Monroe County Michigan Area

Monroe County was formed by the southern part of Wayne County in 1817. Because Detroit was the only region with a population over 1,000 people, at the moment consisted of Wayne County. When the area became more populated, the southern portion of Wayne County was broken off to form Monroe County with the settlement of Frenchtown had been platted with the name “Monroe”. The settlement incorporated as a village in 1817 and became the county seat of Monroe County. Its county seat and the county were named in honour of then-President James Monroe in expectation for his visit to the region. Soon after its formation, the population of Monroe County was recorded at just 336 in the 1820 census. After the county was originally formed, it stretched for 60 miles (97 kilometers) inland (twice its current size), but the western half has been broken off to form Lenawee County in 1826.

Cities in Monroe County, MI

As the 2010 census, the population was 152,021 of. The largest city and county seat is Monroe. The county has been established as the next county (later Wayne County) in the Michigan Territory in 1817 and was appointed for then-President James Monroe. It is also considered a extension of the Toledo Metropolitan Area.
Ahead of the county’s creation, the principal settlement was Frenchtown, which was settled in as early as 1784 across the banks of the River Raisin. The small plot of land was given to the French settlers from the Potawatomi Native Americans, and also the area was claimed for New France. The settlement of Frenchtown along with the minor northerly settlement of Sandy Creek drew in a total of about 100 inhabitants. The area was the site of the Battle of Frenchtown, which remains the most deadly battle on Michigan soil and was the worst defeat in the war. The site of this battle is now part of the River Raisin National Battlefield Park.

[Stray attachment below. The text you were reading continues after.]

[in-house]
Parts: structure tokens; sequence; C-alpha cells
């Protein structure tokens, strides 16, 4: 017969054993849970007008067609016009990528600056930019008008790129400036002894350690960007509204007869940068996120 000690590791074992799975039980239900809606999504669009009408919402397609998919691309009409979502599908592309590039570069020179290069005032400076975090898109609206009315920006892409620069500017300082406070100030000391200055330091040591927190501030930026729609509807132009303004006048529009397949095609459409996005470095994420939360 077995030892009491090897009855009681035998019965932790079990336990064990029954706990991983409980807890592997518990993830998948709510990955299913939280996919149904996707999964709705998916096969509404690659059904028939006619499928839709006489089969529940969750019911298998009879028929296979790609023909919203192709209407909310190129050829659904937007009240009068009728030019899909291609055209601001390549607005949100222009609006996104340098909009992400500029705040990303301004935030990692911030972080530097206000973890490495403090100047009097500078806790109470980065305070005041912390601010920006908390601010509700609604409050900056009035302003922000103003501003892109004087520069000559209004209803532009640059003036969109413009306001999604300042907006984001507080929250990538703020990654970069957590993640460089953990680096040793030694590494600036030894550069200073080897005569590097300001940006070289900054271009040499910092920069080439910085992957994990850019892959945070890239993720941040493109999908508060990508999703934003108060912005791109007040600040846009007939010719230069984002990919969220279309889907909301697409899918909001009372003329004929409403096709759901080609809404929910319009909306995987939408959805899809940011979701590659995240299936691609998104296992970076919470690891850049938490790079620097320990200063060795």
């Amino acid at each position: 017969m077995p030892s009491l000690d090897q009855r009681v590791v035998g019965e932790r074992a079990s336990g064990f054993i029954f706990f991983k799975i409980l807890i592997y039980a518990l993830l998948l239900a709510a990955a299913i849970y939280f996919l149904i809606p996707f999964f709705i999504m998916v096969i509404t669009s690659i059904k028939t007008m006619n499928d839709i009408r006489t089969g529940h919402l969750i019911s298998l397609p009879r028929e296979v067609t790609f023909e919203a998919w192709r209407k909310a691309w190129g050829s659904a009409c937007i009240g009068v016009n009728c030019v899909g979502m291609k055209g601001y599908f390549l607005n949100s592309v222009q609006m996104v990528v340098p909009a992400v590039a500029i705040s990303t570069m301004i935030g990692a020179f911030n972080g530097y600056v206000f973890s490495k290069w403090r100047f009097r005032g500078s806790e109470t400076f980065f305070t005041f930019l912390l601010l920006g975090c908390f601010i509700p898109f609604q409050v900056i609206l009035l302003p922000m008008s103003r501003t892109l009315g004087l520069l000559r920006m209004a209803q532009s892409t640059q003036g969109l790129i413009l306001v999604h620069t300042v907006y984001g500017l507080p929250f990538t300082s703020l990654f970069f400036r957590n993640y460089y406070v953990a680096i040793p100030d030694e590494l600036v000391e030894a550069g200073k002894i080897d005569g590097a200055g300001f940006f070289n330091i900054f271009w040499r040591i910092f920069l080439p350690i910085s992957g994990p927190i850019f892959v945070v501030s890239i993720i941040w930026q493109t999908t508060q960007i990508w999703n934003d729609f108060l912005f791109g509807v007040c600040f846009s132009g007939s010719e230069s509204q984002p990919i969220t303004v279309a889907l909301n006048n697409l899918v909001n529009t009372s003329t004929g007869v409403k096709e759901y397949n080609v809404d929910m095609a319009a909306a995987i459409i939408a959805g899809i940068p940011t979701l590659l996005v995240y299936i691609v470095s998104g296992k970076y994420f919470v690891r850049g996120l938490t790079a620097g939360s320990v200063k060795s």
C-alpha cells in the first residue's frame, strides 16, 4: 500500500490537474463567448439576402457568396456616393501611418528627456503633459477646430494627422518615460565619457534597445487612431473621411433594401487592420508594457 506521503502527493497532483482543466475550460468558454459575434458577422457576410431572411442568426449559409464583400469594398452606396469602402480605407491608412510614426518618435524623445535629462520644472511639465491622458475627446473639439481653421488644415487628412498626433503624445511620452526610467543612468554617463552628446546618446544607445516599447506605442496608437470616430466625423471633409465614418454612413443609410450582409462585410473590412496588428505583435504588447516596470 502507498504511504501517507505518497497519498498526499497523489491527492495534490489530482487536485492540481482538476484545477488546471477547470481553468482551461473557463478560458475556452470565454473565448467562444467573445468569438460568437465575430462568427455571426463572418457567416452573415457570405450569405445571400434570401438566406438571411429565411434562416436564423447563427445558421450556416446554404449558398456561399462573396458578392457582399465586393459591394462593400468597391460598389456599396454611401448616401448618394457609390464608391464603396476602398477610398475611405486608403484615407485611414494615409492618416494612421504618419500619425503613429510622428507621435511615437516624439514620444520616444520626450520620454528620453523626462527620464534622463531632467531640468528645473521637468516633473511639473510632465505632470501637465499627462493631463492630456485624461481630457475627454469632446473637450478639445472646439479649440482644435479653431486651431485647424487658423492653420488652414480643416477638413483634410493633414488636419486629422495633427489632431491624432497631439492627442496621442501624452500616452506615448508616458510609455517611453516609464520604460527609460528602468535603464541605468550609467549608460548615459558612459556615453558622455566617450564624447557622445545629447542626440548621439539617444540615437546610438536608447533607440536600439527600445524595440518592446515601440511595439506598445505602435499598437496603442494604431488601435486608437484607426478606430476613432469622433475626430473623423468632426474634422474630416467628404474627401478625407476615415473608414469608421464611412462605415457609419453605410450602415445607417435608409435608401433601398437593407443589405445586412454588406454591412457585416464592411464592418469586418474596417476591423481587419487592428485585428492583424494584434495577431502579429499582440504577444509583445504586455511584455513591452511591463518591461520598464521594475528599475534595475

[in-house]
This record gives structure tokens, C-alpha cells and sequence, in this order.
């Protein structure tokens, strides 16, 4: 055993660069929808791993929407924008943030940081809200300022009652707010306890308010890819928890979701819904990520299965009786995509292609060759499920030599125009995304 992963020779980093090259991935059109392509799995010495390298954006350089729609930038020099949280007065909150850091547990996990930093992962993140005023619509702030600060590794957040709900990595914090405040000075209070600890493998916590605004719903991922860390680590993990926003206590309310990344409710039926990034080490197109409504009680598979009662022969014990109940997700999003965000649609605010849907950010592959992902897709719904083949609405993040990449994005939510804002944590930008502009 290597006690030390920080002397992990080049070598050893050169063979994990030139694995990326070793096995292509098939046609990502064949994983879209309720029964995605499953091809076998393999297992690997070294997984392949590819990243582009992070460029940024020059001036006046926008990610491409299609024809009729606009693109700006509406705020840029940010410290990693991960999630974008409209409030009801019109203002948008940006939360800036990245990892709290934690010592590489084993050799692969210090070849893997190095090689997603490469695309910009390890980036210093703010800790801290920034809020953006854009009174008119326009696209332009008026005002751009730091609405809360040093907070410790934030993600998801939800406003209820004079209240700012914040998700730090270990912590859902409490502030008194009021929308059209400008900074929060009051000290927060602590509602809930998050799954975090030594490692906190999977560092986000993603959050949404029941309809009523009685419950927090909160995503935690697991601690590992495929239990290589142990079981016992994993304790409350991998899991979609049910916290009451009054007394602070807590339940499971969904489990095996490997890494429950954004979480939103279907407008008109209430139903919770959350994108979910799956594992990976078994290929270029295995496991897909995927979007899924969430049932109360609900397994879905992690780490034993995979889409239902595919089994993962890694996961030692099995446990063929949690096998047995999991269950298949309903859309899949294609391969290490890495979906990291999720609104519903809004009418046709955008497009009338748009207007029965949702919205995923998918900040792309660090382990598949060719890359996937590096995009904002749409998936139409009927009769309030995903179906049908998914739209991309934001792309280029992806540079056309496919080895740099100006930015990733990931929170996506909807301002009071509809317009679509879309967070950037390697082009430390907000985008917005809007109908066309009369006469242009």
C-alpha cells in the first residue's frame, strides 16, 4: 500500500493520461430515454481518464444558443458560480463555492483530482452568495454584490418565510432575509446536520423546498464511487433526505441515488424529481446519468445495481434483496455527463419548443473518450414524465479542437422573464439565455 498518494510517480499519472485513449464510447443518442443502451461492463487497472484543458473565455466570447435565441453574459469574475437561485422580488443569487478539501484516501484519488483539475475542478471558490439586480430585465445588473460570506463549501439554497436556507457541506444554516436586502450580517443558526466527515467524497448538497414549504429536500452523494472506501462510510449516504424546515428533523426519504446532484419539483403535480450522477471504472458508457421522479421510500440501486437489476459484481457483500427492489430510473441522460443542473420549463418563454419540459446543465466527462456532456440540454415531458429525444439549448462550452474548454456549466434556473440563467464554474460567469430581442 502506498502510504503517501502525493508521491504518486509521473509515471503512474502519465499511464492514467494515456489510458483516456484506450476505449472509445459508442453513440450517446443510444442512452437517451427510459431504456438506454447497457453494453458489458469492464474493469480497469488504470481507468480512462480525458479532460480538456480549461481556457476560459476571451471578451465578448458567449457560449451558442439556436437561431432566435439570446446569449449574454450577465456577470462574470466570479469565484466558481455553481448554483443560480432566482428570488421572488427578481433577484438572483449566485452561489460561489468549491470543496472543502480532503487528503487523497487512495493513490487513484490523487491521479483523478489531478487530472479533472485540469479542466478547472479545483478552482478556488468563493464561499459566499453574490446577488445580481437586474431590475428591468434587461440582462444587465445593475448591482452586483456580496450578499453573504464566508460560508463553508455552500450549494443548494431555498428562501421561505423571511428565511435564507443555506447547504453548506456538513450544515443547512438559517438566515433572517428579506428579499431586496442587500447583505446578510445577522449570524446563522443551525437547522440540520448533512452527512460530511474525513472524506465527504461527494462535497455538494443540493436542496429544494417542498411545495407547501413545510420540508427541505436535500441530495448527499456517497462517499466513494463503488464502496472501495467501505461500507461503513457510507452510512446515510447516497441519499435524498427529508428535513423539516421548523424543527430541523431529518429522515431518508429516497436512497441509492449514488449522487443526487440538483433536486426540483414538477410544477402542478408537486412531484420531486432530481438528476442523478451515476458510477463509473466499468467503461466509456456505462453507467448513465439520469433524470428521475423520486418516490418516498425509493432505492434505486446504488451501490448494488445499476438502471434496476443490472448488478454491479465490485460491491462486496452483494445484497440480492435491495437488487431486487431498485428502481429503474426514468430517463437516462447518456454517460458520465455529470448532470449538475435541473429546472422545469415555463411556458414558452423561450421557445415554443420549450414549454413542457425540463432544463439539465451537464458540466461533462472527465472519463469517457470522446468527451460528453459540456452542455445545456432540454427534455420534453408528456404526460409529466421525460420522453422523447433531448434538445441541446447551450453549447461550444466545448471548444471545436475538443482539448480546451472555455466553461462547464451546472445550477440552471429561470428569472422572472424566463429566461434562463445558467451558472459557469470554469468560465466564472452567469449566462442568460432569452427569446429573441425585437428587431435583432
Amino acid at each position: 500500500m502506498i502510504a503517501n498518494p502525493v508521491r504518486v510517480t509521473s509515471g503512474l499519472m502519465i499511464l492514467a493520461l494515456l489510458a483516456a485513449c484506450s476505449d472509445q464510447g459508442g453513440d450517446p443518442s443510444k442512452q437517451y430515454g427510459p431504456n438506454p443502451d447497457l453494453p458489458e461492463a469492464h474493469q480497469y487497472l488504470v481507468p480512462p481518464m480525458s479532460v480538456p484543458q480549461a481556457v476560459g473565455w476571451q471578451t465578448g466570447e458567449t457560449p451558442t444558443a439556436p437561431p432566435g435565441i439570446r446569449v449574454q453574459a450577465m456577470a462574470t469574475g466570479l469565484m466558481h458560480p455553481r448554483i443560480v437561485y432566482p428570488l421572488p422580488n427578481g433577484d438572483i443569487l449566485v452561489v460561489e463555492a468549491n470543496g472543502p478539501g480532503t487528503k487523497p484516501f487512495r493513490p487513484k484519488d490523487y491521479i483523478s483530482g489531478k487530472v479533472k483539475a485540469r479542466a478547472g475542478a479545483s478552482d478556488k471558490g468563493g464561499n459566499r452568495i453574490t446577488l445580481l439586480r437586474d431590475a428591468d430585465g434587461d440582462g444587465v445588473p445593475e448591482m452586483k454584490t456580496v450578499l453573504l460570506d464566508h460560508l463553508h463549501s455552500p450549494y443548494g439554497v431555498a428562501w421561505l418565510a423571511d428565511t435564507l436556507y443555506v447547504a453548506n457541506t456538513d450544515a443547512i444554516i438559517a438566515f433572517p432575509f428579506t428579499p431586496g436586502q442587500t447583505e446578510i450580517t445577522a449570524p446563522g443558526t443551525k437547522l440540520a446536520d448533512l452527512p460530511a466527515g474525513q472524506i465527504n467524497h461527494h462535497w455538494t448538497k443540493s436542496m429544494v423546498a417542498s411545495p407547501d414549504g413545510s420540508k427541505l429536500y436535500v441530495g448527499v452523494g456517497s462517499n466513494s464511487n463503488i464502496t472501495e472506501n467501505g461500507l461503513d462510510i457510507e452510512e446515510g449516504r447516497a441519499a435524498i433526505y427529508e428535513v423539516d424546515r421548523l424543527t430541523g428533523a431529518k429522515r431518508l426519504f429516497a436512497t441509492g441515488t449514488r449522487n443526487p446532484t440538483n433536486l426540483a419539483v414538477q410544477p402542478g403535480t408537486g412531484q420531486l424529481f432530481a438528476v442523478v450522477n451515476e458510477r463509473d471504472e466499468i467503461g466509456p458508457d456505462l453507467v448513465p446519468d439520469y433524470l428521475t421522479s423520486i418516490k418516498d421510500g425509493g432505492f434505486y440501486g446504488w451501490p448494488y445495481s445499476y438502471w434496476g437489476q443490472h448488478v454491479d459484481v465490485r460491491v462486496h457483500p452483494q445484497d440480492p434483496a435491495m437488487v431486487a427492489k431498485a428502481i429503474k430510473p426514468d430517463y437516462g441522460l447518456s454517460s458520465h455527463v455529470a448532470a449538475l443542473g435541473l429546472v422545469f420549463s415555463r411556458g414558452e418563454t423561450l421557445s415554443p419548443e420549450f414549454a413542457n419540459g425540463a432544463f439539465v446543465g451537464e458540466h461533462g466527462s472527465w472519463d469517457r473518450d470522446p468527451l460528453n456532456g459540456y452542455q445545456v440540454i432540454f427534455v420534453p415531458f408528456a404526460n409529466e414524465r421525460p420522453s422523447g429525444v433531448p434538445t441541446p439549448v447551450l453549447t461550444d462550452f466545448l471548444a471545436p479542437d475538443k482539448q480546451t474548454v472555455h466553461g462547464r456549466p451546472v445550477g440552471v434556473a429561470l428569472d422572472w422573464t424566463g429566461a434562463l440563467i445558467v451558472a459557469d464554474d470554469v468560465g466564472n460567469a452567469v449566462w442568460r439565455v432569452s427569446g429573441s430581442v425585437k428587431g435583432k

He returned to Monroe in 1864 during the Civil War to marry Elizabeth Bacon (1842–1933), whom he met while formerly living in Monroe. A lot of Custer’s family lived in Monroe, included Elizabeth Bacon, Henry Armstrong Reed (1858–1876), also Boston Custer (1848–1876). After their deaths in the Battle of the Little Bighorn, Henry and Boston were interred and memorialized in Monroe’s historical Woodland Cemetery, as are members of Bacon’s family. Although dying at precisely the battle, George Custer was interred at West Point Cemetery, and Elizabeth Bacon was buried alongside him once she died many decades later. In 1910, the widowed Elizabeth Bacon and then-President William Howard Taft unveiled an equestrian statue of Custer that rests in the corner of Elm Street and Monroe Street in the center of downtown Monroe.